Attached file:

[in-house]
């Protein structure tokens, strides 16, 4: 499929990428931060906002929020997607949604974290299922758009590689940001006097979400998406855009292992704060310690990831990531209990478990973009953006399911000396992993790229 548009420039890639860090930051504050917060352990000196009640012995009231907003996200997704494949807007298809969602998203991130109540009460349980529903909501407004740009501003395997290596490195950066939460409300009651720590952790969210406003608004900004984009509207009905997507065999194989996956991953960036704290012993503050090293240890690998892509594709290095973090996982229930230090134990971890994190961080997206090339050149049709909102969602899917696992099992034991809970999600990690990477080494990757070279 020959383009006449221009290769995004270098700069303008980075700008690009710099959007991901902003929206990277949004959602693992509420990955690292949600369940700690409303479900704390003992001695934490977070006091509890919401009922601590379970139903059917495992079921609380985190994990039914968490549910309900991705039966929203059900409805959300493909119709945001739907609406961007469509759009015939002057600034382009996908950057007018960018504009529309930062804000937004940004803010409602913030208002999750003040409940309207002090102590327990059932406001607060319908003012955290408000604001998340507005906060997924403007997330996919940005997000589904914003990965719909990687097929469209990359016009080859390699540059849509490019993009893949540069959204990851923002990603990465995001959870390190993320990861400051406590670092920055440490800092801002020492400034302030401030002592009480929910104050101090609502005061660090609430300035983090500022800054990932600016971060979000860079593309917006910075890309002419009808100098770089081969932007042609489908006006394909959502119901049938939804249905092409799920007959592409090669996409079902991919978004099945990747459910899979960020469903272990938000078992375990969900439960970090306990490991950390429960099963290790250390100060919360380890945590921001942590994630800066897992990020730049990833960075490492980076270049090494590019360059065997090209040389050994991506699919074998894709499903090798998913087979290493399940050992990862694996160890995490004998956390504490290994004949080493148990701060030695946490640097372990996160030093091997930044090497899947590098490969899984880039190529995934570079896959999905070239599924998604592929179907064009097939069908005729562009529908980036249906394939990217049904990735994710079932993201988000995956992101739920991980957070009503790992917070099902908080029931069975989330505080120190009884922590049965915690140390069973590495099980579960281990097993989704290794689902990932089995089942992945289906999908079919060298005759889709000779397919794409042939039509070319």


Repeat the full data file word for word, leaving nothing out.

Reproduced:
[in-house]
């Protein structure tokens, strides 16, 4: 499929990428931060906002929020997607949604974290299922758009590689940001006097979400998406855009292992704060310690990831990531209990478990973009953006399911000396992993790229 548009420039890639860090930051504050917060352990000196009640012995009231907003996200997704494949807007298809969602998203991130109540009460349980529903909501407004740009501003395997290596490195950066939460409300009651720590952790969210406003608004900004984009509207009905997507065999194989996956991953960036704290012993503050090293240890690998892509594709290095973090996982229930230090134990971890994190961080997206090339050149049709909102969602899917696992099992034991809970999600990690990477080494990757070279 020959383009006449221009290769995004270098700069303008980075700008690009710099959007991901902003929206990277949004959602693992509420990955690292949600369940700690409303479900704390003992001695934490977070006091509890919401009922601590379970139903059917495992079921609380985190994990039914968490549910309900991705039966929203059900409805959300493909119709945001739907609406961007469509759009015939002057600034382009996908950057007018960018504009529309930062804000937004940004803010409602913030208002999750003040409940309207002090102590327990059932406001607060319908003012955290408000604001998340507005906060997924403007997330996919940005997000589904914003990965719909990687097929469209990359016009080859390699540059849509490019993009893949540069959204990851923002990603990465995001959870390190993320990861400051406590670092920055440490800092801002020492400034302030401030002592009480929910104050101090609502005061660090609430300035983090500022800054990932600016971060979000860079593309917006910075890309002419009808100098770089081969932007042609489908006006394909959502119901049938939804249905092409799920007959592409090669996409079902991919978004099945990747459910899979960020469903272990938000078992375990969900439960970090306990490991950390429960099963290790250390100060919360380890945590921001942590994630800066897992990020730049990833960075490492980076270049090494590019360059065997090209040389050994991506699919074998894709499903090798998913087979290493399940050992990862694996160890995490004998956390504490290994004949080493148990701060030695946490640097372990996160030093091997930044090497899947590098490969899984880039190529995934570079896959999905070239599924998604592929179907064009097939069908005729562009529908980036249906394939990217049904990735994710079932993201988000995956992101739920991980957070009503790992917070099902908080029931069975989330505080120190009884922590049965915690140390069973590495099980579960281990097993989704290794689902990932089995089942992945289906999908079919060298005759889709000779397919794409042939039509070319």